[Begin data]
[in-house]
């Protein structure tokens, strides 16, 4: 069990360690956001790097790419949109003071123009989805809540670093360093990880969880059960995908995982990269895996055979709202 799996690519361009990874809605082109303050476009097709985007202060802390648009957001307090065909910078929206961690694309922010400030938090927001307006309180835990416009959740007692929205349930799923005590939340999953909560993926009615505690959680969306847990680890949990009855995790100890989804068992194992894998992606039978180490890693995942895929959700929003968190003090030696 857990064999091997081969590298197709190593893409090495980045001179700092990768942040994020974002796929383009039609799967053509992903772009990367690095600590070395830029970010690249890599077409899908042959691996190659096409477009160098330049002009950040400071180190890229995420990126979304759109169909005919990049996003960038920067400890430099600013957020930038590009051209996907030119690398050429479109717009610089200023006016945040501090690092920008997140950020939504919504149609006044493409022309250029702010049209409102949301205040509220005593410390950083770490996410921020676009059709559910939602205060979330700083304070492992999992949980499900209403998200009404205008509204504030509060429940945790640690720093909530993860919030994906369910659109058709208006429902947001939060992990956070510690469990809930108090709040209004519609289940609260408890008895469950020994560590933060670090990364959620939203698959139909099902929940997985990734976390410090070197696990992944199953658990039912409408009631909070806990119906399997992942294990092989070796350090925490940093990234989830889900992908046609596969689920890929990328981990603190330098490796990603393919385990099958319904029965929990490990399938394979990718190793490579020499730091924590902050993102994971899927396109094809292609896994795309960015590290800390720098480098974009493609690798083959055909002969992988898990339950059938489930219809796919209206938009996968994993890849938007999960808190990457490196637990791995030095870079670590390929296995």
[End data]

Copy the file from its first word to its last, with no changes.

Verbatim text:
[in-house]
């Protein structure tokens, strides 16, 4: 069990360690956001790097790419949109003071123009989805809540670093360093990880969880059960995908995982990269895996055979709202 799996690519361009990874809605082109303050476009097709985007202060802390648009957001307090065909910078929206961690694309922010400030938090927001307006309180835990416009959740007692929205349930799923005590939340999953909560993926009615505690959680969306847990680890949990009855995790100890989804068992194992894998992606039978180490890693995942895929959700929003968190003090030696 857990064999091997081969590298197709190593893409090495980045001179700092990768942040994020974002796929383009039609799967053509992903772009990367690095600590070395830029970010690249890599077409899908042959691996190659096409477009160098330049002009950040400071180190890229995420990126979304759109169909005919990049996003960038920067400890430099600013957020930038590009051209996907030119690398050429479109717009610089200023006016945040501090690092920008997140950020939504919504149609006044493409022309250029702010049209409102949301205040509220005593410390950083770490996410921020676009059709559910939602205060979330700083304070492992999992949980499900209403998200009404205008509204504030509060429940945790640690720093909530993860919030994906369910659109058709208006429902947001939060992990956070510690469990809930108090709040209004519609289940609260408890008895469950020994560590933060670090990364959620939203698959139909099902929940997985990734976390410090070197696990992944199953658990039912409408009631909070806990119906399997992942294990092989070796350090925490940093990234989830889900992908046609596969689920890929990328981990603190330098490796990603393919385990099958319904029965929990490990399938394979990718190793490579020499730091924590902050993102994971899927396109094809292609896994795309960015590290800390720098480098974009493609690798083959055909002969992988898990339950059938489930219809796919209206938009996968994993890849938007999960808190990457490196637990791995030095870079670590390929296995």